School Accountability Reporting - CalEdFactsThis content is part of California Department of Education's information and media guide about education in the State of California. For similar information on other topics, visit the full CalEdFacts.
Since November 1988, state law resulting from the passage of Proposition 98 has required all public schools receiving state funding to prepare and distribute a School Accountability Report Card (SARC). A similar requirement is also contained in the federal Elementary and Secondary Education Act (ESEA). The purpose of the report card is to provide parents and the community with important information about each public school. A SARC can be an effective way for a school to report on its progress in achieving goals. The public may also use a SARC to evaluate and compare schools on a variety of indicators.
Although there is great variation in the design of school report cards, they generally begin with a profile that provides background information about the school and its students. The profile usually summarizes the school’s mission, goals, and accomplishments. State law requires that the SARC contain information in the following areas:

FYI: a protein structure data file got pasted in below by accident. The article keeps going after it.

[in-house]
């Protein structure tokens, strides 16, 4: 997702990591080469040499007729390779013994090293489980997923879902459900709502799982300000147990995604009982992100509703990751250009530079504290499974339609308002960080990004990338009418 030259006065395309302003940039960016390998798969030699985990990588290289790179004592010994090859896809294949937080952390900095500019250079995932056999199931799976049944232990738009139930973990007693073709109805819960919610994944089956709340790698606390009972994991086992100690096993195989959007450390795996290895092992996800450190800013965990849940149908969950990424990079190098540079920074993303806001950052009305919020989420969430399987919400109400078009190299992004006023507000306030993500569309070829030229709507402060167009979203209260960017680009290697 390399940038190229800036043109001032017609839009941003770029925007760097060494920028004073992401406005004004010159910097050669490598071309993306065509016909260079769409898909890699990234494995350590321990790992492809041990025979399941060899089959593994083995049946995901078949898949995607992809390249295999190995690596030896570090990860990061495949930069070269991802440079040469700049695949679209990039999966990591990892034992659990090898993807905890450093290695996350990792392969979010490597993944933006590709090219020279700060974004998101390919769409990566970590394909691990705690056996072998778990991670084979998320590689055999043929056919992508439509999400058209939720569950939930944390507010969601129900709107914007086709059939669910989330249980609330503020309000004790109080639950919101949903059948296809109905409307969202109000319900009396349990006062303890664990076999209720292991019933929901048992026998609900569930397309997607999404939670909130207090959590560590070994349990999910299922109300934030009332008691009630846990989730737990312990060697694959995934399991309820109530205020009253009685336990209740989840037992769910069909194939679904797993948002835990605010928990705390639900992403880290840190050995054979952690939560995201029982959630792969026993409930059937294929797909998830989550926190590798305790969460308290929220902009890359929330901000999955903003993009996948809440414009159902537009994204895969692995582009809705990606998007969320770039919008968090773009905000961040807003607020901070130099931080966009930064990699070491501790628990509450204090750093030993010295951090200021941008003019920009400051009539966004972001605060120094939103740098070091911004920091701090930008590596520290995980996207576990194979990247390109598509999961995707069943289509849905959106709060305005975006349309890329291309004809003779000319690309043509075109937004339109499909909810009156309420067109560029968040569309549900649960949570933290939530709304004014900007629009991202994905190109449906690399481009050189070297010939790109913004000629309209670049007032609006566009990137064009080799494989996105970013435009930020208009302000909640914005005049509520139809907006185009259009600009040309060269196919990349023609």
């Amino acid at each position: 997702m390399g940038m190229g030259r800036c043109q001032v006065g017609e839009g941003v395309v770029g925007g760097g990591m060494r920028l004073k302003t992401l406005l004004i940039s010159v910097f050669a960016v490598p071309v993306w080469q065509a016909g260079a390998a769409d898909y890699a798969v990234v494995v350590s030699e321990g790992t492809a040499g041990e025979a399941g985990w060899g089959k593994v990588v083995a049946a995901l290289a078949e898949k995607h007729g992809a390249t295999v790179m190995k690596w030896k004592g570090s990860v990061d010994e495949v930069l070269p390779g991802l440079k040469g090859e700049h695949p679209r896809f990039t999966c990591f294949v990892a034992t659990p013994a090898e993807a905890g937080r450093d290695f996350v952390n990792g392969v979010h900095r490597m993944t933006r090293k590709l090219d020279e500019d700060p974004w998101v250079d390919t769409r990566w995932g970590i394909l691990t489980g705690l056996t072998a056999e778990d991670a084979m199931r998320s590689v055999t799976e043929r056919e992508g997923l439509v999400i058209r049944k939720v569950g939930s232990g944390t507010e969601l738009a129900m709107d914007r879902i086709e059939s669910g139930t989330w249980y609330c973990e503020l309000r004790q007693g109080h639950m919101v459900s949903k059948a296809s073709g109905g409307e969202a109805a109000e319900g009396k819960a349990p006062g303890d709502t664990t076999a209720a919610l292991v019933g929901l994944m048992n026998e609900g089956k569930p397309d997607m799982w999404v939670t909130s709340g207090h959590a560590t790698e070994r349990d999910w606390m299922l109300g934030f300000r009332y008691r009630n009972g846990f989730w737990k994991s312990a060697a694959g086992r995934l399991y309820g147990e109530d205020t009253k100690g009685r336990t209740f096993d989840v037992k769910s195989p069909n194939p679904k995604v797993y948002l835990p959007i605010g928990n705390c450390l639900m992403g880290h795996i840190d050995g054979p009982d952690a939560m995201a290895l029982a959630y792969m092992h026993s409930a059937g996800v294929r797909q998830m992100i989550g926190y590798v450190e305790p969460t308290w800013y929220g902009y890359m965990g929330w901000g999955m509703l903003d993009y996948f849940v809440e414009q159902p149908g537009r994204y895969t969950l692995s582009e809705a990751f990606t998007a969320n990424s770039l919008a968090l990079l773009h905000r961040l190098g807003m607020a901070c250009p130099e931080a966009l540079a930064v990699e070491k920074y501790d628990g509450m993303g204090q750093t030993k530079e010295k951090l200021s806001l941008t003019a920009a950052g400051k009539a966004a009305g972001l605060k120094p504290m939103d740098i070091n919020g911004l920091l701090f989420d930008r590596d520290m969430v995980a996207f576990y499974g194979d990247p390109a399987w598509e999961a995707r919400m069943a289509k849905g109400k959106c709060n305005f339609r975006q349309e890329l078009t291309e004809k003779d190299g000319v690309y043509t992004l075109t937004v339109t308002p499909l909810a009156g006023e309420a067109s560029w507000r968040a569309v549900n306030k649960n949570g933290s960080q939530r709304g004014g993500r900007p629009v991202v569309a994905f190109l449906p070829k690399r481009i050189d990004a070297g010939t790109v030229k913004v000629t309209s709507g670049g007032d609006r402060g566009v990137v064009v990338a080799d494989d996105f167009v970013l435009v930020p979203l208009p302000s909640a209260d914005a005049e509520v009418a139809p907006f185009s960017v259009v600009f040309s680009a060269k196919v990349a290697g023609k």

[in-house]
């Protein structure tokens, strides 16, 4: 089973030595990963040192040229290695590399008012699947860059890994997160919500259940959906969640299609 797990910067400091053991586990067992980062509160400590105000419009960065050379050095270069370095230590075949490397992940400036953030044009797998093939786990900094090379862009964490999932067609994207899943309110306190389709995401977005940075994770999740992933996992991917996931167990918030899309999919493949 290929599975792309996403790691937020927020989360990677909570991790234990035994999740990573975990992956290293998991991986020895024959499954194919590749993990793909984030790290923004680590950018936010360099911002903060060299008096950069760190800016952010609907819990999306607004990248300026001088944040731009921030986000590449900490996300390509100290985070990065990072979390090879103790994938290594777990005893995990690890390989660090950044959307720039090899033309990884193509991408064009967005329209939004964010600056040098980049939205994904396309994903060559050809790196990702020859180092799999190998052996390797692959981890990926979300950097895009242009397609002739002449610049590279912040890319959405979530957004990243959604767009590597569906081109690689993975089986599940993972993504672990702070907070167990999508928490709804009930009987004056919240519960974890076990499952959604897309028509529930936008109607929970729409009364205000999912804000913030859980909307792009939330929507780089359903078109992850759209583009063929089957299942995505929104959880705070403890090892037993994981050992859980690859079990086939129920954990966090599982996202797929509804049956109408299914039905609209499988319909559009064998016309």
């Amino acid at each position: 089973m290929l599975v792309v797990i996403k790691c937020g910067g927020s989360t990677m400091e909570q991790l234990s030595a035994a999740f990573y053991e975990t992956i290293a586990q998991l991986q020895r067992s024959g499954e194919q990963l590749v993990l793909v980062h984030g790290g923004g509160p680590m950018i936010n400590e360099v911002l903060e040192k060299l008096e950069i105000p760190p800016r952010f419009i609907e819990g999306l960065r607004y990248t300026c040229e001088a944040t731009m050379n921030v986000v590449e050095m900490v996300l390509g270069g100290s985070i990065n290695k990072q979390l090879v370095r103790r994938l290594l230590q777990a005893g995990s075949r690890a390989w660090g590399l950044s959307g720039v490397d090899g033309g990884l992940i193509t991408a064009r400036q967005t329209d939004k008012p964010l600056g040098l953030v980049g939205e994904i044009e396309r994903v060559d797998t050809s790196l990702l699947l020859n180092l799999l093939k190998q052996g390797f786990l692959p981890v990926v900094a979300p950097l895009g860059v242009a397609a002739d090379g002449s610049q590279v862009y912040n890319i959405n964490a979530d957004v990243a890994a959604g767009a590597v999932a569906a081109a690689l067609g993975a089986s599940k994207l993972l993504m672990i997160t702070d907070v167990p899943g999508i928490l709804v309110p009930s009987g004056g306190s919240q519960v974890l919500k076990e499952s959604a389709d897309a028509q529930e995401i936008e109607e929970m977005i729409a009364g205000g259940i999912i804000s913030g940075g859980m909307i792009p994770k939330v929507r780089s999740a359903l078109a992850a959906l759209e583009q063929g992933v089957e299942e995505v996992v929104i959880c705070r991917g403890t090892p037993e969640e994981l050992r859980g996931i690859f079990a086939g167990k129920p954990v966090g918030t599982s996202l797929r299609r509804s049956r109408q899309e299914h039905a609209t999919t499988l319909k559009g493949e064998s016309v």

- Data and access
- Parental involvement
- Class size
- School climate
- School facilities
- Teachers and support staff
- Curriculum and instructional materials
- School finances
- Student performance
- School completion and postsecondary preparation
- Instructional planning and scheduling
In addition, the ESEA requires that SARCs contain specific requirements. (See Federal School Accountability Reporting in this section of the CalEdFacts.)
For more information regarding SARCs, contact Dana Robles-Herron by phone at 916-319-0406 or by e-mail at firstname.lastname@example.org. Additional information is available on the California Department of Education SARC Web page.